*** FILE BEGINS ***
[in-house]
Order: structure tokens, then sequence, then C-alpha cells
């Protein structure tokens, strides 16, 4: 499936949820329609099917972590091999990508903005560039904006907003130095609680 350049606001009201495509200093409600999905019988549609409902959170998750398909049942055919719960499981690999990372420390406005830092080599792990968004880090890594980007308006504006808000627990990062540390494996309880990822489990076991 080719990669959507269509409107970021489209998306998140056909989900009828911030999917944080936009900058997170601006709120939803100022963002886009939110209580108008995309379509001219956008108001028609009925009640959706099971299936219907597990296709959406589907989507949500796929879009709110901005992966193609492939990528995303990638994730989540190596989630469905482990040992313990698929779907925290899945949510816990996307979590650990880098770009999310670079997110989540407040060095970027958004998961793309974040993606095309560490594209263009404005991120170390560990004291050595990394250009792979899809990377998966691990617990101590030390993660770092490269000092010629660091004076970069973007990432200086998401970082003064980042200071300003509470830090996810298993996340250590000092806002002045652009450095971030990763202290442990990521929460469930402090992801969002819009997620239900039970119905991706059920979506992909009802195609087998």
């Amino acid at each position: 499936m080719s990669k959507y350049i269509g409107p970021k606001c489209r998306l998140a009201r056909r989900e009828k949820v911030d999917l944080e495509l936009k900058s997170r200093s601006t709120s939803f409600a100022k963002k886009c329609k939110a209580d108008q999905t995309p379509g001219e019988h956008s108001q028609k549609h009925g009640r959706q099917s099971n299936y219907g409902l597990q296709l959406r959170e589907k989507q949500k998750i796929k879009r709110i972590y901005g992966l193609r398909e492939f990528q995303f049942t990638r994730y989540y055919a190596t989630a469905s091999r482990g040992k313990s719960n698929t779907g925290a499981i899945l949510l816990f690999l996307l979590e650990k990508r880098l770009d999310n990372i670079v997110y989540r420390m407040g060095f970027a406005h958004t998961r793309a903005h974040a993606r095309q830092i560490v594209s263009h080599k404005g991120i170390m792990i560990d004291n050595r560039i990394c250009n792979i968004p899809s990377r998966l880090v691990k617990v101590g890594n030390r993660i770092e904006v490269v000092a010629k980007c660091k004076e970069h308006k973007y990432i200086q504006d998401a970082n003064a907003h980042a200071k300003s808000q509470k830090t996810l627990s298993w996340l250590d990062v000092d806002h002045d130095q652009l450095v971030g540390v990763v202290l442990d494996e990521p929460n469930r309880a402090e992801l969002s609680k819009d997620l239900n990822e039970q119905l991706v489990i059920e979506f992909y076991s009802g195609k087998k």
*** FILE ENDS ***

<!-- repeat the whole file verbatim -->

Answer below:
[in-house]
Order: structure tokens, then sequence, then C-alpha cells
């Protein structure tokens, strides 16, 4: 499936949820329609099917972590091999990508903005560039904006907003130095609680 350049606001009201495509200093409600999905019988549609409902959170998750398909049942055919719960499981690999990372420390406005830092080599792990968004880090890594980007308006504006808000627990990062540390494996309880990822489990076991 080719990669959507269509409107970021489209998306998140056909989900009828911030999917944080936009900058997170601006709120939803100022963002886009939110209580108008995309379509001219956008108001028609009925009640959706099971299936219907597990296709959406589907989507949500796929879009709110901005992966193609492939990528995303990638994730989540190596989630469905482990040992313990698929779907925290899945949510816990996307979590650990880098770009999310670079997110989540407040060095970027958004998961793309974040993606095309560490594209263009404005991120170390560990004291050595990394250009792979899809990377998966691990617990101590030390993660770092490269000092010629660091004076970069973007990432200086998401970082003064980042200071300003509470830090996810298993996340250590000092806002002045652009450095971030990763202290442990990521929460469930402090992801969002819009997620239900039970119905991706059920979506992909009802195609087998």
């Amino acid at each position: 499936m080719s990669k959507y350049i269509g409107p970021k606001c489209r998306l998140a009201r056909r989900e009828k949820v911030d999917l944080e495509l936009k900058s997170r200093s601006t709120s939803f409600a100022k963002k886009c329609k939110a209580d108008q999905t995309p379509g001219e019988h956008s108001q028609k549609h009925g009640r959706q099917s099971n299936y219907g409902l597990q296709l959406r959170e589907k989507q949500k998750i796929k879009r709110i972590y901005g992966l193609r398909e492939f990528q995303f049942t990638r994730y989540y055919a190596t989630a469905s091999r482990g040992k313990s719960n698929t779907g925290a499981i899945l949510l816990f690999l996307l979590e650990k990508r880098l770009d999310n990372i670079v997110y989540r420390m407040g060095f970027a406005h958004t998961r793309a903005h974040a993606r095309q830092i560490v594209s263009h080599k404005g991120i170390m792990i560990d004291n050595r560039i990394c250009n792979i968004p899809s990377r998966l880090v691990k617990v101590g890594n030390r993660i770092e904006v490269v000092a010629k980007c660091k004076e970069h308006k973007y990432i200086q504006d998401a970082n003064a907003h980042a200071k300003s808000q509470k830090t996810l627990s298993w996340l250590d990062v000092d806002h002045d130095q652009l450095v971030g540390v990763v202290l442990d494996e990521p929460n469930r309880a402090e992801l969002s609680k819009d997620l239900n990822e039970q119905l991706v489990i059920e979506f992909y076991s009802g195609k087998k």